The Tokelau community want Gagana Tokelau to be included in school curriculum in Aotearoa New Zealand.
"With every Census that comes, the number of speakers are declining, so there has to be an active movement to keep the language alive," explains Tufaina Faraimo the associate principal at Glenview primary school.
Ensuring the survival of their language for future generations is why the Tokelaun community in Porirua are keen to have it included in the school curriculum.
Tokelau is a New Zealand Pacific realm nation, as is Niue and the Cook Islands, but the language is the only one of the three not part of the National Certificate of Educational Achievement or NCEA.
The Tokelaun community is using Te Vaiaho o Gagana Tokelau language Week to reinforce why their language, history and culture should be an NCEA subject.
Some from the community gathered at Porirua college on Thursday to celebrate their culture.
Tufaina Faraimo, who is also a committee member of the Atafu Tokelau community group, incorporated society, strongly believes that the the Tokelau should be an NCEA subject.
She said Porirua is the best place to launch and teach it.
"We've got over 48 percent of the Tokelaun community in New Zealand, which I think amounts to about 3-4 thousand.
"So here, in Porirua, is the best place to launch something like this or to teach it. We've got the most young people of Tokelau descent that attend Porirua college, so it is important that we try and give them access for NCEA credits through their own language and culture," she said.
Tufaina Faraimo also pointed out there are 10 other languages that students can study for their NCEA.
"Our young people need anchors and learning language, that belongs to them and getting acknowledged through credits, through achievements credits would actually give them that sense of achievement and sense of purpose," Faraimo said.
Porirua schools, such as Glenview, Brandon Intermediate and Porirua College are partnering with the local community to provide innovative ways around supporting Tokelau students to learn more about their heritage.
The Atafu Tokelau Community are also running programmes teaching children Tokelau language and culture and running STEM (science, technology, engineering and mathematics) programmes linked to language revitalisation, for example designing a Tokelau language app.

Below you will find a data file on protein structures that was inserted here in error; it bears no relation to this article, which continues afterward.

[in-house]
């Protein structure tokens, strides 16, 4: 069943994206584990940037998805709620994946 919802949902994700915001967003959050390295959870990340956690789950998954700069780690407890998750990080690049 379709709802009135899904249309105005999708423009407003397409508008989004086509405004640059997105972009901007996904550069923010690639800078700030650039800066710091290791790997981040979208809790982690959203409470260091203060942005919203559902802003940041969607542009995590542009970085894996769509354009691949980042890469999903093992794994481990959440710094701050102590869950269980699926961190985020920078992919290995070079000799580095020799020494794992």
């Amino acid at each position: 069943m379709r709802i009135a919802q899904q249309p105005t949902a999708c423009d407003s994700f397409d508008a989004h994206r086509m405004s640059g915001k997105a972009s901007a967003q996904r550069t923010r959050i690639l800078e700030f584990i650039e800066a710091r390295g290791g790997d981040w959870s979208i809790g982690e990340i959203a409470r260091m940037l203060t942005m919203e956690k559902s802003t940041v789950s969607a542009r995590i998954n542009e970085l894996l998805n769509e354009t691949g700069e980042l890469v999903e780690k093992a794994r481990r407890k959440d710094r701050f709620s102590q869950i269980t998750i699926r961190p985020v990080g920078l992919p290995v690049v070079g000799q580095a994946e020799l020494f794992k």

College student, Terina Faraimo, is disappointed she never had the opportunity study Tokelaun at school.
"This is my last year at college and cause I'm not...very deep-rooted in my culture...it would have been nice to have support or have an idea of what Tokelau is like as a language or as a nation," Terina Faraimo said.
She's hoping that when her nieces and nephews attend college, the Tokelaun language will be in the curriculum.
For Iele Taulaga, spending time with his grandparents has been a good way to learn, and he wanted to play his part in keeping the language alive.
"I wanted to practise more speaking so I can understand more of what they are saying, we tell funny jokes to each other," he said.
Community social worker, Roni Vaovasa, said while it would be great to see Tokelaun offered as an NCEA subject, it's also important that the language is spoken at home.
"Someone like me for instance, being NZ born, who is not fluent, is just overcoming that pride, overcoming..any barriers, and making Gagana Tokelau a priority for me and my children.
"It's also important for our young people to speak our language so they can connect to their elders, who are also the carriers of our Tokelaun heritage," Roni Vaovasa said.
The theme for Tokelau Language week this year is 'Apoapo tau foe, i nā tāfea i te galutau. Ke mau mai, ke mau mai' which in English translates to, 'Never give up hope, even amidst chaos and much uncertainty. Stay united, stay strong'.